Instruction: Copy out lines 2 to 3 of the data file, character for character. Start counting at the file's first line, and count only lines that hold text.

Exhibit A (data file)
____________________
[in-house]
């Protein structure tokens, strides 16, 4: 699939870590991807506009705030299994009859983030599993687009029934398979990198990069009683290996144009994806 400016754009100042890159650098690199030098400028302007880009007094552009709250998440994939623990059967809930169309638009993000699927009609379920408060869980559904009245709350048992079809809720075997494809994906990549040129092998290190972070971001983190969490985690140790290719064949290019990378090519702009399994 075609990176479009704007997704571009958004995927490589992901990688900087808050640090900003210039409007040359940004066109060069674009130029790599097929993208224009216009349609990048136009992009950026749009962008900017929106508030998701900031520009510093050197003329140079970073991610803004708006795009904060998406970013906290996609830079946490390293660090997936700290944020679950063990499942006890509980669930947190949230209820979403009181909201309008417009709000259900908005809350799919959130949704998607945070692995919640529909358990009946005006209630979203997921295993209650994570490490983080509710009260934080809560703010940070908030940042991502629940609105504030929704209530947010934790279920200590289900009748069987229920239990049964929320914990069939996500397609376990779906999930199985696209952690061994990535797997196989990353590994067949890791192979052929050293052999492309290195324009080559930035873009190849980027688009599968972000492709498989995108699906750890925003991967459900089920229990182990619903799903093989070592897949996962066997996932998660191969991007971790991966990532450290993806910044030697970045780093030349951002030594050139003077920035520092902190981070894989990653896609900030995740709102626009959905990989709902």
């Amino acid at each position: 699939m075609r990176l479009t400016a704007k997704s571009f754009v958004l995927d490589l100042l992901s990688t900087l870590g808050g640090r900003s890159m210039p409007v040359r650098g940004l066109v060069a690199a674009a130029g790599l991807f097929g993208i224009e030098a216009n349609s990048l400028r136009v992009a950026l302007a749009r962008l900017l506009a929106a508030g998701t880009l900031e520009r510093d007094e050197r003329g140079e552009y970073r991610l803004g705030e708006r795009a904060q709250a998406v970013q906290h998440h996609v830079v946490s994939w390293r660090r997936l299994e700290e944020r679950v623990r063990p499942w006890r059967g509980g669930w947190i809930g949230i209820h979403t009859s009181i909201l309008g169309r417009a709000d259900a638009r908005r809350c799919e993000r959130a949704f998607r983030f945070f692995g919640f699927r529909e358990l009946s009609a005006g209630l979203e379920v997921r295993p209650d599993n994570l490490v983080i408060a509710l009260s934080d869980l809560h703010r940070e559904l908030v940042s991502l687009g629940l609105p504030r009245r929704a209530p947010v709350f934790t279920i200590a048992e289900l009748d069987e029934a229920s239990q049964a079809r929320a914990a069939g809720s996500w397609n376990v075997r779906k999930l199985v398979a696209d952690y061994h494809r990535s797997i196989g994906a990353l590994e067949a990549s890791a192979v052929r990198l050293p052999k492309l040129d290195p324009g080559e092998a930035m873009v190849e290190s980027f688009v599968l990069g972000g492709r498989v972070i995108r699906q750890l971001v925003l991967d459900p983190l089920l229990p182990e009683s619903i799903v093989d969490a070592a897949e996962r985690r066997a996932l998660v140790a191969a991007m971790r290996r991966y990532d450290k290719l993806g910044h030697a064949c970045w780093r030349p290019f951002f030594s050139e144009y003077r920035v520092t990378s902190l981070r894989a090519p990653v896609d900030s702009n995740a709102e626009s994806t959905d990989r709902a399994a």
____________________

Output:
């Protein structure tokens, strides 16, 4: 699939870590991807506009705030299994009859983030599993687009029934398979990198990069009683290996144009994806 400016754009100042890159650098690199030098400028302007880009007094552009709250998440994939623990059967809930169309638009993000699927009609379920408060869980559904009245709350048992079809809720075997494809994906990549040129092998290190972070971001983190969490985690140790290719064949290019990378090519702009399994 075609990176479009704007997704571009958004995927490589992901990688900087808050640090900003210039409007040359940004066109060069674009130029790599097929993208224009216009349609990048136009992009950026749009962008900017929106508030998701900031520009510093050197003329140079970073991610803004708006795009904060998406970013906290996609830079946490390293660090997936700290944020679950063990499942006890509980669930947190949230209820979403009181909201309008417009709000259900908005809350799919959130949704998607945070692995919640529909358990009946005006209630979203997921295993209650994570490490983080509710009260934080809560703010940070908030940042991502629940609105504030929704209530947010934790279920200590289900009748069987229920239990049964929320914990069939996500397609376990779906999930199985696209952690061994990535797997196989990353590994067949890791192979052929050293052999492309290195324009080559930035873009190849980027688009599968972000492709498989995108699906750890925003991967459900089920229990182990619903799903093989070592897949996962066997996932998660191969991007971790991966990532450290993806910044030697970045780093030349951002030594050139003077920035520092902190981070894989990653896609900030995740709102626009959905990989709902």
């Amino acid at each position: 699939m075609r990176l479009t400016a704007k997704s571009f754009v958004l995927d490589l100042l992901s990688t900087l870590g808050g640090r900003s890159m210039p409007v040359r650098g940004l066109v060069a690199a674009a130029g790599l991807f097929g993208i224009e030098a216009n349609s990048l400028r136009v992009a950026l302007a749009r962008l900017l506009a929106a508030g998701t880009l900031e520009r510093d007094e050197r003329g140079e552009y970073r991610l803004g705030e708006r795009a904060q709250a998406v970013q906290h998440h996609v830079v946490s994939w390293r660090r997936l299994e700290e944020r679950v623990r063990p499942w006890r059967g509980g669930w947190i809930g949230i209820h979403t009859s009181i909201l309008g169309r417009a709000d259900a638009r908005r809350c799919e993000r959130a949704f998607r983030f945070f692995g919640f699927r529909e358990l009946s009609a005006g209630l979203e379920v997921r295993p209650d599993n994570l490490v983080i408060a509710l009260s934080d869980l809560h703010r940070e559904l908030v940042s991502l687009g629940l609105p504030r009245r929704a209530p947010v709350f934790t279920i200590a048992e289900l009748d069987e029934a229920s239990q049964a079809r929320a914990a069939g809720s996500w397609n376990v075997r779906k999930l199985v398979a696209d952690y061994h494809r990535s797997i196989g994906a990353l590994e067949a990549s890791a192979v052929r990198l050293p052999k492309l040129d290195p324009g080559e092998a930035m873009v190849e290190s980027f688009v599968l990069g972000g492709r498989v972070i995108r699906q750890l971001v925003l991967d459900p983190l089920l229990p182990e009683s619903i799903v093989d969490a070592a897949e996962r985690r066997a996932l998660v140790a191969a991007m971790r290996r991966y990532d450290k290719l993806g910044h030697a064949c970045w780093r030349p290019f951002f030594s050139e144009y003077r920035v520092t990378s902190l981070r894989a090519p990653v896609d900030s702009n995740a709102e626009s994806t959905d990989r709902a399994a």